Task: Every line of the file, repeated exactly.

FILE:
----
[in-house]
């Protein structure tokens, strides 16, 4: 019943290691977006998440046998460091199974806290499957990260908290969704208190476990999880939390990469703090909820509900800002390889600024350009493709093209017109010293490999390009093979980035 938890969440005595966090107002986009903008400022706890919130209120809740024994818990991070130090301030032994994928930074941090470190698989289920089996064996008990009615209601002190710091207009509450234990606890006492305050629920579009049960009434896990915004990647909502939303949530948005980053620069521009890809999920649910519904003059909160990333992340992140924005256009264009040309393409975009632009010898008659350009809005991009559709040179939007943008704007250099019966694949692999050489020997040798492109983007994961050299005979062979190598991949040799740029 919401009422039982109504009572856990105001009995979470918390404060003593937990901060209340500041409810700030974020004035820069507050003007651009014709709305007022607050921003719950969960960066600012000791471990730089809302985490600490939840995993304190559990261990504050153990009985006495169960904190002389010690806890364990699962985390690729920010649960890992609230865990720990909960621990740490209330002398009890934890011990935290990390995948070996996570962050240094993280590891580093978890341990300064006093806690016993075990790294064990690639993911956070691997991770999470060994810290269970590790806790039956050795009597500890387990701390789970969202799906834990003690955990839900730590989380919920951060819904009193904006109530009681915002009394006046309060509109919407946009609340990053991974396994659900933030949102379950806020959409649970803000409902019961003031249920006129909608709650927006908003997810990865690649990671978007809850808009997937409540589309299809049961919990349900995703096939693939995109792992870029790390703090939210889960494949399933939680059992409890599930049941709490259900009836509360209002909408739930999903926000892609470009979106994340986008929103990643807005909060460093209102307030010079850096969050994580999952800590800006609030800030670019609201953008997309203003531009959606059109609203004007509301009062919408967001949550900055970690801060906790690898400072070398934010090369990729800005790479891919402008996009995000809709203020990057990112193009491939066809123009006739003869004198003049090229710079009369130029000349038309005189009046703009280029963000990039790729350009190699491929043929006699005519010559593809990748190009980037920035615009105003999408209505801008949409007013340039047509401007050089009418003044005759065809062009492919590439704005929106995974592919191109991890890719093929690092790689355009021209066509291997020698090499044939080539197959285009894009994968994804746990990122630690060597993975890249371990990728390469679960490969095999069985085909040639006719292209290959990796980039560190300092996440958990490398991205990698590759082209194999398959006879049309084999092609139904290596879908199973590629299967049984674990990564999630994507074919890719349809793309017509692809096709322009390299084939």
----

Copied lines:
[in-house]
């Protein structure tokens, strides 16, 4: 019943290691977006998440046998460091199974806290499957990260908290969704208190476990999880939390990469703090909820509900800002390889600024350009493709093209017109010293490999390009093979980035 938890969440005595966090107002986009903008400022706890919130209120809740024994818990991070130090301030032994994928930074941090470190698989289920089996064996008990009615209601002190710091207009509450234990606890006492305050629920579009049960009434896990915004990647909502939303949530948005980053620069521009890809999920649910519904003059909160990333992340992140924005256009264009040309393409975009632009010898008659350009809005991009559709040179939007943008704007250099019966694949692999050489020997040798492109983007994961050299005979062979190598991949040799740029 919401009422039982109504009572856990105001009995979470918390404060003593937990901060209340500041409810700030974020004035820069507050003007651009014709709305007022607050921003719950969960960066600012000791471990730089809302985490600490939840995993304190559990261990504050153990009985006495169960904190002389010690806890364990699962985390690729920010649960890992609230865990720990909960621990740490209330002398009890934890011990935290990390995948070996996570962050240094993280590891580093978890341990300064006093806690016993075990790294064990690639993911956070691997991770999470060994810290269970590790806790039956050795009597500890387990701390789970969202799906834990003690955990839900730590989380919920951060819904009193904006109530009681915002009394006046309060509109919407946009609340990053991974396994659900933030949102379950806020959409649970803000409902019961003031249920006129909608709650927006908003997810990865690649990671978007809850808009997937409540589309299809049961919990349900995703096939693939995109792992870029790390703090939210889960494949399933939680059992409890599930049941709490259900009836509360209002909408739930999903926000892609470009979106994340986008929103990643807005909060460093209102307030010079850096969050994580999952800590800006609030800030670019609201953008997309203003531009959606059109609203004007509301009062919408967001949550900055970690801060906790690898400072070398934010090369990729800005790479891919402008996009995000809709203020990057990112193009491939066809123009006739003869004198003049090229710079009369130029000349038309005189009046703009280029963000990039790729350009190699491929043929006699005519010559593809990748190009980037920035615009105003999408209505801008949409007013340039047509401007050089009418003044005759065809062009492919590439704005929106995974592919191109991890890719093929690092790689355009021209066509291997020698090499044939080539197959285009894009994968994804746990990122630690060597993975890249371990990728390469679960490969095999069985085909040639006719292209290959990796980039560190300092996440958990490398991205990698590759082209194999398959006879049309084999092609139904290596879908199973590629299967049984674990990564999630994507074919890719349809793309017509692809096709322009390299084939």